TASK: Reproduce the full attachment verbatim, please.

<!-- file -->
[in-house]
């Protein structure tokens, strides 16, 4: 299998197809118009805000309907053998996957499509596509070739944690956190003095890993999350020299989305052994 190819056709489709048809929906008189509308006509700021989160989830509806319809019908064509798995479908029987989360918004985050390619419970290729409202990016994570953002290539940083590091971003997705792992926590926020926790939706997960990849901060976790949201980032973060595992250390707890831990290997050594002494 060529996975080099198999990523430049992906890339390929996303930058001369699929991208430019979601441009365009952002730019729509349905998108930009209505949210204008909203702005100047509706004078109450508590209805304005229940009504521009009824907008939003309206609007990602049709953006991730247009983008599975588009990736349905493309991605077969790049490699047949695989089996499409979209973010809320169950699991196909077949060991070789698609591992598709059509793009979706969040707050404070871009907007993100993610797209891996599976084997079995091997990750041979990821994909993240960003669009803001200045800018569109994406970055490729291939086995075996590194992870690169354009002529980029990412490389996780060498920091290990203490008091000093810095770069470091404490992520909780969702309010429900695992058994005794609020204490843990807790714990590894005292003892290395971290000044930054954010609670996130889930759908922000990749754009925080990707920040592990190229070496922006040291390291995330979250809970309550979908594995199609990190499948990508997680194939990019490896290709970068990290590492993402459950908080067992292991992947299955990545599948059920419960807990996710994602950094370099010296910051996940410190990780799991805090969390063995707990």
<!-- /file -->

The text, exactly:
[in-house]
């Protein structure tokens, strides 16, 4: 299998197809118009805000309907053998996957499509596509070739944690956190003095890993999350020299989305052994 190819056709489709048809929906008189509308006509700021989160989830509806319809019908064509798995479908029987989360918004985050390619419970290729409202990016994570953002290539940083590091971003997705792992926590926020926790939706997960990849901060976790949201980032973060595992250390707890831990290997050594002494 060529996975080099198999990523430049992906890339390929996303930058001369699929991208430019979601441009365009952002730019729509349905998108930009209505949210204008909203702005100047509706004078109450508590209805304005229940009504521009009824907008939003309206609007990602049709953006991730247009983008599975588009990736349905493309991605077969790049490699047949695989089996499409979209973010809320169950699991196909077949060991070789698609591992598709059509793009979706969040707050404070871009907007993100993610797209891996599976084997079995091997990750041979990821994909993240960003669009803001200045800018569109994406970055490729291939086995075996590194992870690169354009002529980029990412490389996780060498920091290990203490008091000093810095770069470091404490992520909780969702309010429900695992058994005794609020204490843990807790714990590894005292003892290395971290000044930054954010609670996130889930759908922000990749754009925080990707920040592990190229070496922006040291390291995330979250809970309550979908594995199609990190499948990508997680194939990019490896290709970068990290590492993402459950908080067992292991992947299955990545599948059920419960807990996710994602950094370099010296910051996940410190990780799991805090969390063995707990």